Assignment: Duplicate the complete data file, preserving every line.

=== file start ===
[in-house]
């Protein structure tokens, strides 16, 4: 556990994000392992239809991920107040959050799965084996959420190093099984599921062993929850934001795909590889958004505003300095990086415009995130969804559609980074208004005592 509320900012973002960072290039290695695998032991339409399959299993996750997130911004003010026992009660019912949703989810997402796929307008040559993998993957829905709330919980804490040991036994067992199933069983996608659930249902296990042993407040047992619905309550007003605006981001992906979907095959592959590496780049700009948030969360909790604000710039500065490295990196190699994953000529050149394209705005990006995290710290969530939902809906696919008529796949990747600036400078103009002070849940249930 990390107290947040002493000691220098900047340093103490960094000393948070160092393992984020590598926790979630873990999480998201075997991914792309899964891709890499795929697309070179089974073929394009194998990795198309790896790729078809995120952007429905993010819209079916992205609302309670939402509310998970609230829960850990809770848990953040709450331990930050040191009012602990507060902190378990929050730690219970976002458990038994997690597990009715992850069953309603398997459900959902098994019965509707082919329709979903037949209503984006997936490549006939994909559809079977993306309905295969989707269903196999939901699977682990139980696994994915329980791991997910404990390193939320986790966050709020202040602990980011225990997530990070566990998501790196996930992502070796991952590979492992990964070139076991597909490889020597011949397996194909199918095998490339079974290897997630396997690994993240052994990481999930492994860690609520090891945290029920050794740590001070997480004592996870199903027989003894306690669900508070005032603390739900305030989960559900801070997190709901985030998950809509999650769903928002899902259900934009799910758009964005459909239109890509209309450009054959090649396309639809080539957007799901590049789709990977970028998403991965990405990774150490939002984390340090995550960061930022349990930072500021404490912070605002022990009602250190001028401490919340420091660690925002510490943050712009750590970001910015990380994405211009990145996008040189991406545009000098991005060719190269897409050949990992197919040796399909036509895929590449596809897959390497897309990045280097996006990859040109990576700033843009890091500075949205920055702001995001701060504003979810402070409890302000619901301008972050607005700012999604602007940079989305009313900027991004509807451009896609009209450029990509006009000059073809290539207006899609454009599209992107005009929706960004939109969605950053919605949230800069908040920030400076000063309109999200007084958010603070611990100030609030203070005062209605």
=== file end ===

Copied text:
[in-house]
């Protein structure tokens, strides 16, 4: 556990994000392992239809991920107040959050799965084996959420190093099984599921062993929850934001795909590889958004505003300095990086415009995130969804559609980074208004005592 509320900012973002960072290039290695695998032991339409399959299993996750997130911004003010026992009660019912949703989810997402796929307008040559993998993957829905709330919980804490040991036994067992199933069983996608659930249902296990042993407040047992619905309550007003605006981001992906979907095959592959590496780049700009948030969360909790604000710039500065490295990196190699994953000529050149394209705005990006995290710290969530939902809906696919008529796949990747600036400078103009002070849940249930 990390107290947040002493000691220098900047340093103490960094000393948070160092393992984020590598926790979630873990999480998201075997991914792309899964891709890499795929697309070179089974073929394009194998990795198309790896790729078809995120952007429905993010819209079916992205609302309670939402509310998970609230829960850990809770848990953040709450331990930050040191009012602990507060902190378990929050730690219970976002458990038994997690597990009715992850069953309603398997459900959902098994019965509707082919329709979903037949209503984006997936490549006939994909559809079977993306309905295969989707269903196999939901699977682990139980696994994915329980791991997910404990390193939320986790966050709020202040602990980011225990997530990070566990998501790196996930992502070796991952590979492992990964070139076991597909490889020597011949397996194909199918095998490339079974290897997630396997690994993240052994990481999930492994860690609520090891945290029920050794740590001070997480004592996870199903027989003894306690669900508070005032603390739900305030989960559900801070997190709901985030998950809509999650769903928002899902259900934009799910758009964005459909239109890509209309450009054959090649396309639809080539957007799901590049789709990977970028998403991965990405990774150490939002984390340090995550960061930022349990930072500021404490912070605002022990009602250190001028401490919340420091660690925002510490943050712009750590970001910015990380994405211009990145996008040189991406545009000098991005060719190269897409050949990992197919040796399909036509895929590449596809897959390497897309990045280097996006990859040109990576700033843009890091500075949205920055702001995001701060504003979810402070409890302000619901301008972050607005700012999604602007940079989305009313900027991004509807451009896609009209450029990509006009000059073809290539207006899609454009599209992107005009929706960004939109969605950053919605949230800069908040920030400076000063309109999200007084958010603070611990100030609030203070005062209605």